The Fronthaul Perspective
Last week, we reviewed the need for capacity over 10Gbps, focusing on wireless transmission for enterprise and data-center connectivity. These are common use cases for ISPs, CLECs and MSOs, as well as for mobile operators. There is, however, a second use case that will become very significant with mass deployment of 5G cells. This use case is fronthaul.
Fronthaul – why and what?
The main drive to go fronthaul is the need for deployment of massive number of sites, typically in dense urban areas.This need is an outcome of two main trends in mobile networks: the growing demand for capacity in Gigabit LTE and 5G networks; and the use of higher frequency bands for 5G NR, which dictates a shorter distance between the cell site and the mobile device. The fact that we may need up to 5 times the number of cell sites in urban areas for 5G deployment (compared to an existing 4G/4.5G network grid) means a lot of new sites, and fast.There are two main approaches for deploying those cells, which will predominantly be located at street level. Small cells and distributed cells.While small cells are fully functional RAN elements (albeit at a lower scale), distributed cells aim to create an ecosystem in which the cell-site equipment is scaled down in terms of functionality and leverages significantly reduced CAPEX.This is done by splitting the cell site functionality into a baseband unit (BBU) and a remote radio head (RRH). The RRH, which is installed in the new cell site, handles only the RF functionality, allowing it to be simple and low cost. The rest of the cell functionality (from RRM to PHY) is done in the centralized BBU, located at the macrocell site or at a data center. This leverages economies of scale and contributes to better adjacent cell coordination and increased performance at the cell edges.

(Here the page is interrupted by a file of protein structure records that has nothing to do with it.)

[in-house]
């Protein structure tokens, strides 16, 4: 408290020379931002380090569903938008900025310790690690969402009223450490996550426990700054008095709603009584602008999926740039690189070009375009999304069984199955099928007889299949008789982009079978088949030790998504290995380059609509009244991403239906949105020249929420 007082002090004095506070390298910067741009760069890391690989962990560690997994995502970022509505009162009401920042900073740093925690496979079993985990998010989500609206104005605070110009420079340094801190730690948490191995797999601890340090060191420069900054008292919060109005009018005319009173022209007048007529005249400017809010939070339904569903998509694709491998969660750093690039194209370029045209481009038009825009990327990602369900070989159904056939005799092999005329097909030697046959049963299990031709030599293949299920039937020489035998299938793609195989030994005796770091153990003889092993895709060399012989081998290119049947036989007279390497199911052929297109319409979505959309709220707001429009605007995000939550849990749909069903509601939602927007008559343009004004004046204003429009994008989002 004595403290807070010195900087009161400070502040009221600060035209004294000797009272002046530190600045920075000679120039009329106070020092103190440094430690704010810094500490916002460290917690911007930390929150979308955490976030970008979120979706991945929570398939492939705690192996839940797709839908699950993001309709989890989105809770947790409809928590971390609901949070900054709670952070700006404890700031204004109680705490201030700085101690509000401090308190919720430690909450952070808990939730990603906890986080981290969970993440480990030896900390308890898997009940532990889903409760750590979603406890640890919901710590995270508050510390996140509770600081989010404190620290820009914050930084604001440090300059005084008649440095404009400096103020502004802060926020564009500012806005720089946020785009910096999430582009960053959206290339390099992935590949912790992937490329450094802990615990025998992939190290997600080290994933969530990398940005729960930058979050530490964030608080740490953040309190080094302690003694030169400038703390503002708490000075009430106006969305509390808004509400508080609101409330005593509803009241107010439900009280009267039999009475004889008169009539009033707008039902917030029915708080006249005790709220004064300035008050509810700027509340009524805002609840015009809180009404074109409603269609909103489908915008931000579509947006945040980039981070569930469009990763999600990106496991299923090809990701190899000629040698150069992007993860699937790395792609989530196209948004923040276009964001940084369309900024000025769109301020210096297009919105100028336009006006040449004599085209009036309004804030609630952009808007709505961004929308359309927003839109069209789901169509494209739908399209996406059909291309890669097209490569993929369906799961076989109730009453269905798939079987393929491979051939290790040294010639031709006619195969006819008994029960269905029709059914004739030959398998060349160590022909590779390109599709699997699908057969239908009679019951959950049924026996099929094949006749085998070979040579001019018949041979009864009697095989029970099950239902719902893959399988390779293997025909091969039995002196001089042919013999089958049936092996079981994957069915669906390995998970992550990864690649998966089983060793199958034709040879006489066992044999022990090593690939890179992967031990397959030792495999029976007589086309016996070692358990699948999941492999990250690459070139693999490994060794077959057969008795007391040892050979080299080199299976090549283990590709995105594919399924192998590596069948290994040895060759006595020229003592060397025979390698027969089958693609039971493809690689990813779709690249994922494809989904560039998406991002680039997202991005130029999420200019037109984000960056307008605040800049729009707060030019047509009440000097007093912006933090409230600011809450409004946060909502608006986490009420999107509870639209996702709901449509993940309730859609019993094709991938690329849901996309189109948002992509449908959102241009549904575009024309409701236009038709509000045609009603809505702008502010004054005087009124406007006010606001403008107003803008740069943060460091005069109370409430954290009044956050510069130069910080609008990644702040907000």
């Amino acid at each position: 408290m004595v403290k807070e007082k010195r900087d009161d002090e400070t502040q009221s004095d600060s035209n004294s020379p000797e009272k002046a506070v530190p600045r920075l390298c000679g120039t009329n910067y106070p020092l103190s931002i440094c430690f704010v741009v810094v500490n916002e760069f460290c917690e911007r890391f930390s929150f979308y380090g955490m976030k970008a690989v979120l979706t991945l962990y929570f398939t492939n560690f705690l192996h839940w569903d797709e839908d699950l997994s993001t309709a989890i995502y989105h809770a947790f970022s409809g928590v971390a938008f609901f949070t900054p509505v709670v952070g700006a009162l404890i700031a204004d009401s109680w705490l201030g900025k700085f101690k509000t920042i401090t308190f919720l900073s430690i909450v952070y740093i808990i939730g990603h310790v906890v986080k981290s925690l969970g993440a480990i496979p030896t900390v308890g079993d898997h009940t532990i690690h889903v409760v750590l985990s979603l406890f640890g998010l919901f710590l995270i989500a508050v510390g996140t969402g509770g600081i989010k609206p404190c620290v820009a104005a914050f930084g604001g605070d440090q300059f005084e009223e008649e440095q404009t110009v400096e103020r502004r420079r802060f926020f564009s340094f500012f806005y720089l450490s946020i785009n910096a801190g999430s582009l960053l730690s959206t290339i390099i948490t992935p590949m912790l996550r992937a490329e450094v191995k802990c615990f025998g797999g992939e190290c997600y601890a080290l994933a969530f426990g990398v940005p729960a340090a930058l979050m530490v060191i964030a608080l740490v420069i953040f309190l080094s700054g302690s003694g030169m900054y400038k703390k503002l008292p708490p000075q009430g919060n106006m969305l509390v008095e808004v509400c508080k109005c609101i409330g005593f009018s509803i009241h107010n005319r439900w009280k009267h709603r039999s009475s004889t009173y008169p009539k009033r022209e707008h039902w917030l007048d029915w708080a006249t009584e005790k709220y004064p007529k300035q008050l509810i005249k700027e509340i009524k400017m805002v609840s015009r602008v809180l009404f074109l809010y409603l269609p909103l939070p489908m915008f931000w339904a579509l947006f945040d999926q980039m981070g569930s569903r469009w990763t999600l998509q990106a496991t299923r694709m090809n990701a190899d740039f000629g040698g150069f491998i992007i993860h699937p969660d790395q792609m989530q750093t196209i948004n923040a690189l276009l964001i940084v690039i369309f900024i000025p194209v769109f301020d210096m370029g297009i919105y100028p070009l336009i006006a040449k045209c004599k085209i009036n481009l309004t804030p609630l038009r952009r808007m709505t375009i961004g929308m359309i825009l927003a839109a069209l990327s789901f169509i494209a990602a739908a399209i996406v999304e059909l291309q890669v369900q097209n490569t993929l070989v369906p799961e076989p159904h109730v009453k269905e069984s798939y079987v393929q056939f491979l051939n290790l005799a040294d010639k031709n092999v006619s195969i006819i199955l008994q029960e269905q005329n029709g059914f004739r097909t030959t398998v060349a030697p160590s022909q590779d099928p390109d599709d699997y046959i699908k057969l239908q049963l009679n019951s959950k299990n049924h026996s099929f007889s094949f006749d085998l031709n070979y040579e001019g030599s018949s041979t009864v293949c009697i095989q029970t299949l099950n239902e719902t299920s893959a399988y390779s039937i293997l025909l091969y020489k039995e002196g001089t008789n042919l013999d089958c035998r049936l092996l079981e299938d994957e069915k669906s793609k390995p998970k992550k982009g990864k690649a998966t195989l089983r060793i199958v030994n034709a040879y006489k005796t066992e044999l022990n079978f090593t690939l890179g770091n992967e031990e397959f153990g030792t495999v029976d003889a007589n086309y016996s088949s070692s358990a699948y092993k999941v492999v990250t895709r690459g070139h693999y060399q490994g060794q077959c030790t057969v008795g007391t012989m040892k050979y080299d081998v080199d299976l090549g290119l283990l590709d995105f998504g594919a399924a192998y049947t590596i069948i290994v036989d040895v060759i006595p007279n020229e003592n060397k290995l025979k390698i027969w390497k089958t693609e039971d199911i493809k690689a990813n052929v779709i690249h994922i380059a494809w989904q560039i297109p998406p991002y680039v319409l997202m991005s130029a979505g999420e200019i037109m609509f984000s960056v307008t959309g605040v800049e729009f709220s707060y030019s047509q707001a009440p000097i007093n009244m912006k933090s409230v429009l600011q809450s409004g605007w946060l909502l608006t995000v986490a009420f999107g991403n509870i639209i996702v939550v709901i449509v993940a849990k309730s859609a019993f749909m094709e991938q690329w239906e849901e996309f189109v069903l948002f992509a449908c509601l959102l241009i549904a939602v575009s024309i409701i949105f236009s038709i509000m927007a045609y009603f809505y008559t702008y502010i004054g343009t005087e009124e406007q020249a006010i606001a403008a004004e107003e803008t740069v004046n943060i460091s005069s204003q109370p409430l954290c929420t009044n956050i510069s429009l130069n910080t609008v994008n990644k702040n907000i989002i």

There is some trade-off, though. The scaled-down functionality of the RRH makes the traffic between it and the BBU very inefficient. For the RRH to handle only the RF functionality, the BBU needs to send it I and Q values. This inflates the traffic between the BBU and the RRH, namely fronthaul traffic.
Backhaul and fronthaul deployments
Fronthaul – how much and… how?
Fronthaul capacity is the major challenge of deploying distributed cells within the centralized or cloud RAN (C-RAN) architecture. In the 4G realm, a 10Gbps connection might be enough to support some fronthaul scenarios. But when it comes to 5G, using higher frequencies bands and dealing with much wider challenges in the RAN inflate fronthaul capacity, and challenges the current fronthaul scheme (based on protocols such as CPRI and OBSAI). With the current protocols, the fronthaul capacity per RRH, using wide channels (up to 500MHz) at the RAN, accumulates to 10s and even 100s of Gbps. This calls for ultra-high-rate interfaces in both the RRH and the BBU, as well as the introduction of DWDM technology to this part of the network. Both of which contradict the goal of making the distributed-cell architecture cost-efficient. The solution is a change in the functional split between the BBU and the RRH. The idea is to make the RRH responsible for a couple of additional functions, but, in turn, make the fronthaul interface one that carries significantly less traffic. This approach is illustrated below:
Functions split between the BBU and RRH
There are different split options discussed in the industry today, focused on the MAC and PHY layers, as shown in the following graphic:
Functional split options between the BBU and RRH
Two additional notable split points are 7.2 (FFT symbol level) – eCPRI (promoted by the O-RAN Alliance), and 2 (PDCP layer) – 3GPP F1 interface. All of which result in lower fronthaul capacity and a standard Ethernet interface, bringing fronthaul back to feasibility in 5G networks, as illustrated:
This brings us back to the goal of distributed cells. In order to fully leverage their benefits in terms of cost savings and fast time to market, the new fronthaul schemes allow operators to deploy RRHs in sites where fiber is not available, using wireless fronthaul. For that, wireless point-to-point connectivity should scale to 10Gbps and above. These types of capacities call for 20Gbps wireless backhaul and fronthaul solution.
The IP-50E universal E-band radio helps you meet your capacity requirements of up to 20Gbps, simplify network deployment and installation, and reduce your spectrum costs.What Capacity Do You Need for 5G Backhaul?